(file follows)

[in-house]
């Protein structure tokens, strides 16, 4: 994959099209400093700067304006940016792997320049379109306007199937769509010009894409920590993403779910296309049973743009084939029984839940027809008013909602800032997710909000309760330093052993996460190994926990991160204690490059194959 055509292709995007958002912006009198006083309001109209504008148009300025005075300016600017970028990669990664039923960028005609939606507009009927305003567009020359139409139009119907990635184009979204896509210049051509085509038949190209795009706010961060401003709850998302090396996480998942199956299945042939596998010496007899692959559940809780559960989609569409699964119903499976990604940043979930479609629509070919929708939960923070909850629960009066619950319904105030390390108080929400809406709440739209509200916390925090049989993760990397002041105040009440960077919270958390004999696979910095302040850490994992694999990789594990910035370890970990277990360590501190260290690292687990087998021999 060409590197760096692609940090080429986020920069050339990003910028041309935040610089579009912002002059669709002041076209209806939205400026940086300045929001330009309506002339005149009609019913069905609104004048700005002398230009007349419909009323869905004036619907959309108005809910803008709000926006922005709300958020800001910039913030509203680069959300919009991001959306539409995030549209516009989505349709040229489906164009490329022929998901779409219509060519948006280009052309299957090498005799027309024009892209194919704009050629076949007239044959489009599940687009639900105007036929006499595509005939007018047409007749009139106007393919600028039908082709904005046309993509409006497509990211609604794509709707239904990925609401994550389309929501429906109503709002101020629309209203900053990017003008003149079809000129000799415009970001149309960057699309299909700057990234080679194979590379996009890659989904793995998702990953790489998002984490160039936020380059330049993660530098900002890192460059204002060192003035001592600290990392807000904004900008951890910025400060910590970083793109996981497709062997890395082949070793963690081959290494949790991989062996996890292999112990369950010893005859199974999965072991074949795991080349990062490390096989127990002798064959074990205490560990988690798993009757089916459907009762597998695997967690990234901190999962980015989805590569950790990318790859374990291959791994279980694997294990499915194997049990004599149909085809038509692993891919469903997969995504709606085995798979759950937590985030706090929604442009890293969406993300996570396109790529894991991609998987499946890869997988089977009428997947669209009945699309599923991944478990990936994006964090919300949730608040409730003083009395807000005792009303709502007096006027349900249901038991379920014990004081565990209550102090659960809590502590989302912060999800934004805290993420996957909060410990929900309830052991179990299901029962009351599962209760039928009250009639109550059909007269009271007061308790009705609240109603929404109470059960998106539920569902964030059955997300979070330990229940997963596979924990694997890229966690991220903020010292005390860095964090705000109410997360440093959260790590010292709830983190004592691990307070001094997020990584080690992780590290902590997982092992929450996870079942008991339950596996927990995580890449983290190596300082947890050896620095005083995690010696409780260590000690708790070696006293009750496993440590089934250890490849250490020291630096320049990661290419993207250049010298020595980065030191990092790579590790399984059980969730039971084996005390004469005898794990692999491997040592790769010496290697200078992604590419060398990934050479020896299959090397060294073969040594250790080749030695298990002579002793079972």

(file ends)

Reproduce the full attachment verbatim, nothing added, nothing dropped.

[in-house]
């Protein structure tokens, strides 16, 4: 994959099209400093700067304006940016792997320049379109306007199937769509010009894409920590993403779910296309049973743009084939029984839940027809008013909602800032997710909000309760330093052993996460190994926990991160204690490059194959 055509292709995007958002912006009198006083309001109209504008148009300025005075300016600017970028990669990664039923960028005609939606507009009927305003567009020359139409139009119907990635184009979204896509210049051509085509038949190209795009706010961060401003709850998302090396996480998942199956299945042939596998010496007899692959559940809780559960989609569409699964119903499976990604940043979930479609629509070919929708939960923070909850629960009066619950319904105030390390108080929400809406709440739209509200916390925090049989993760990397002041105040009440960077919270958390004999696979910095302040850490994992694999990789594990910035370890970990277990360590501190260290690292687990087998021999 060409590197760096692609940090080429986020920069050339990003910028041309935040610089579009912002002059669709002041076209209806939205400026940086300045929001330009309506002339005149009609019913069905609104004048700005002398230009007349419909009323869905004036619907959309108005809910803008709000926006922005709300958020800001910039913030509203680069959300919009991001959306539409995030549209516009989505349709040229489906164009490329022929998901779409219509060519948006280009052309299957090498005799027309024009892209194919704009050629076949007239044959489009599940687009639900105007036929006499595509005939007018047409007749009139106007393919600028039908082709904005046309993509409006497509990211609604794509709707239904990925609401994550389309929501429906109503709002101020629309209203900053990017003008003149079809000129000799415009970001149309960057699309299909700057990234080679194979590379996009890659989904793995998702990953790489998002984490160039936020380059330049993660530098900002890192460059204002060192003035001592600290990392807000904004900008951890910025400060910590970083793109996981497709062997890395082949070793963690081959290494949790991989062996996890292999112990369950010893005859199974999965072991074949795991080349990062490390096989127990002798064959074990205490560990988690798993009757089916459907009762597998695997967690990234901190999962980015989805590569950790990318790859374990291959791994279980694997294990499915194997049990004599149909085809038509692993891919469903997969995504709606085995798979759950937590985030706090929604442009890293969406993300996570396109790529894991991609998987499946890869997988089977009428997947669209009945699309599923991944478990990936994006964090919300949730608040409730003083009395807000005792009303709502007096006027349900249901038991379920014990004081565990209550102090659960809590502590989302912060999800934004805290993420996957909060410990929900309830052991179990299901029962009351599962209760039928009250009639109550059909007269009271007061308790009705609240109603929404109470059960998106539920569902964030059955997300979070330990229940997963596979924990694997890229966690991220903020010292005390860095964090705000109410997360440093959260790590010292709830983190004592691990307070001094997020990584080690992780590290902590997982092992929450996870079942008991339950596996927990995580890449983290190596300082947890050896620095005083995690010696409780260590000690708790070696006293009750496993440590089934250890490849250490020291630096320049990661290419993207250049010298020595980065030191990092790579590790399984059980969730039971084996005390004469005898794990692999491997040592790769010496290697200078992604590419060398990934050479020896299959090397060294073969040594250790080749030695298990002579002793079972």